Statistical analyses were performed using SAS® (version 9.4) and Testimate 6.5 (IDV, Data analysis and study planning, Gauting, Germany). For quantitative and ordinal variables, descriptive statistics were calculated; for categorical and dichotomous variables, absolute and relative numbers of score categories were determined. Clinical remission was reached when all symptoms were rated as absent (<1) and was analyzed using the Kaplan–Meier method and Peto log-rank test (assumption of late responses) or the Gehan-Wilcoxon test (assumption of early responses), as appropriate. The primary analysis compared new formulations (A and B) with conventional formulations (C and D) in the ITT population. Since there were only 223 instead of 300 targeted first episodes and since only ~50% of first episodes were fully resolved until the last day of documentation, group differences tended to be seen late (after day 5). Therefore, a sensitivity analysis extrapolated the mean slope of the recovery rate (between days 7 and 10) observed after day 10 until full recovery. Secondary efficacy endpoints were analyzed in an exploratory method using the Mantel–Haenszel chi-square test for ordinary variables, Fisher's exact test for dichotomous and categorical variables, and the t-test or analysis of variance (ANOVA) for quantitative variables. All statistical tests were performed two-sided at α = 0.05 significance level by a blinded statistician.
Ethics and regulatory
The study was conducted in accordance with the latest version of the Declaration of Helsinki (October 2013) and ICH Good Clinical Practice (GCP) guidelines. Ethical approval was received by the local ethics committee (EKOS 2018-01383), and the trial was authorized by the Swiss national competent authority (Swissmedic 2018DR2140). The study was registered in the Swiss National Clinical Trials Portal (SNCTP000003069) and on ClinicalTrials.gov (NTC03812900).
A total of 409 adults provided informed consent after screening and were randomized to one of the four treatment groups between November 2018 and January 2019 (Figure 1). The target of 400 participants was reached but, unexpectedly, they experienced only 246 RTIs by May 2019 (the end of the cold season), and the study was closed. The mean duration of observation of individual participants was 4.7 months (median 4.6 months) and more than 3 months in 80% of patients. A total of 11 patients prematurely terminated the study, one because of an adverse event and the others due to moving out of the area.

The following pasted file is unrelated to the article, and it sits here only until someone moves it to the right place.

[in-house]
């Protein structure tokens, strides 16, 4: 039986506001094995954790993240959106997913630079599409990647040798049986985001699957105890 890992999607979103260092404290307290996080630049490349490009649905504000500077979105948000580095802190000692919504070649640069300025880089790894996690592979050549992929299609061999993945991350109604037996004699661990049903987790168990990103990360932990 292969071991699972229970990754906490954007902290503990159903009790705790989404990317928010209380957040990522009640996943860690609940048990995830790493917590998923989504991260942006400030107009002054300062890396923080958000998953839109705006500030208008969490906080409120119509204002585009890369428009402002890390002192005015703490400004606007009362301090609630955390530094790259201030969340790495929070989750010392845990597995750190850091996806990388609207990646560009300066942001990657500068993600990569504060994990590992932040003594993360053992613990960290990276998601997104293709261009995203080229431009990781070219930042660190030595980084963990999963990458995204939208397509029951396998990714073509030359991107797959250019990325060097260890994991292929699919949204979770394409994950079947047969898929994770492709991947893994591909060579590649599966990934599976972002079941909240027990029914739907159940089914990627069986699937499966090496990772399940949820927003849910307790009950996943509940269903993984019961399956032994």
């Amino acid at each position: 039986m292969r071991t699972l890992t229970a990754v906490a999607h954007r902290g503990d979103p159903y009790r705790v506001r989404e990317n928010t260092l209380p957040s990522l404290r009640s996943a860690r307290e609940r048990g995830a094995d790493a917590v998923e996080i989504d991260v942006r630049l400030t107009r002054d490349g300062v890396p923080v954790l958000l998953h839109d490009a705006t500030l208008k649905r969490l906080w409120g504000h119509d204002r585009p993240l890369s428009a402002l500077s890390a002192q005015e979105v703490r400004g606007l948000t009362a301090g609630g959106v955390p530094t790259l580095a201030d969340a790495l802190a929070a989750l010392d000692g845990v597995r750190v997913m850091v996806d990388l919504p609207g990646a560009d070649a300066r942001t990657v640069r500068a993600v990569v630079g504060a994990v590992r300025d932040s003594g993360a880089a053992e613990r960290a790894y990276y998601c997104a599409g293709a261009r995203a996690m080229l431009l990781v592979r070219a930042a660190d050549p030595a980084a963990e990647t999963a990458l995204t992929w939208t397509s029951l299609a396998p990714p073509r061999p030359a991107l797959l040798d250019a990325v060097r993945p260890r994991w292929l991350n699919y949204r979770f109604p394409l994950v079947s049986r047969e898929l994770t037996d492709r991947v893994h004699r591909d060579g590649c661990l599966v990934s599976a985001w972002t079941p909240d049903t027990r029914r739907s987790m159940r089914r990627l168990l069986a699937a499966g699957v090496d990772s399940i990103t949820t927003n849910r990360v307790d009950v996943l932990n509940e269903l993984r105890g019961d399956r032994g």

Figure 1. Study flow diagram. Number of patients are shown in both, PP and ITT populations; formulation A, lozenges; formulation B, spray; formulation C, conventional tablets; formulation D, conventional drops; RTI, respiratory tract infection; SAE, severe adverse event. 1Two patients were excluded from PP analysis due to seriously delayed follow-up phone call and medication of obstructive airways disease (exclusion criteria).
There was a similar sex distribution between groups (female: range 75–86%). The mean age (32 years) varied between groups (range 31.9–40.0 years). Otherwise, the four study arms were well-balanced for baseline characteristics (Table 3).
Most (246/409, 60.1%) participants were treated for at least one RTI, 31/246 (12.6%) for a second, and four (1.6%) for a third RTI episode. A total of 23 participants were excluded from the ITT and PP analyses mainly because of non-compliance with the intake of study medication, leaving 223 participants for the ITT analysis. Treatment compliance among the ITT population (i.e., treatment during >75% of days with moderate symptoms) was >98% in all study arms for the first episode.
The median time to complete symptom recovery from the first episode as per RTI symptom assessment in diaries was not significantly different between the new and old formulations (10 and 11 days, p = 0.10 in ITT, p = 0.07 in PP; Figure 2A). Recovery curves diverged toward the end of treatment favoring the new formulations (A and B). Recovery was reached by day 10 in only 56% of participants with the new formulation and 44% with the conventional formulation. Extrapolating the recovery curve beyond day 10 presuming a linear continuation of recovery resulted in a 1.4-day reduction from 11.0 days with old formulations (C and D) to 9.6 days with new formulations (A and B; p < 0.001; Figure 2B).
Figure 2. (A) Remission of first infection episode. Comparison of new (dashed line, A + B) vs. conventional (solid line, C + D) formulations in ITT population; x-axis: day free of symptoms; y-axis: the probability of recovery (Kaplan–Meier analysis). (B) Remission of first infection episode extrapolated until full recovery. Comparison of new (dashed line, A + B) versus conventional (solid line, C + D) formulations in ITT population; x-axis: day free of symptoms, y-axis: the probability of recovery (Kaplan–Meier analysis).
In a secondary analysis of episode remission—predefined as RTI symptoms in diaries rated as “absent” or “mild”—there were no significant differences in time to remission between new and old formulations (median 6 vs. 7 days, p = 0.36).
Combining the effects on all episodes, including the 31 participants with second and the 4 with third episodes, the new formulations (A and B) resulted in faster recovery than conventional formulations (C and D; mean durations 8.5 vs. 9.0 days, median durations 10 vs. 11 days, p = 0.009). The mean difference of the extrapolated recovery times was 1.8 days (p <0 .001; Figure 3). For analyses of recovery to absent or mild symptoms, as used in previous publications (19, 20), there was a non-significant trend to faster recovery with new formulations (median 6d vs. 7d, p = 0.36 and median: 5d vs. 7d, p = 0.08, respectively; Supplementary Figure S1) when evaluating first and all treated episodes, respectively.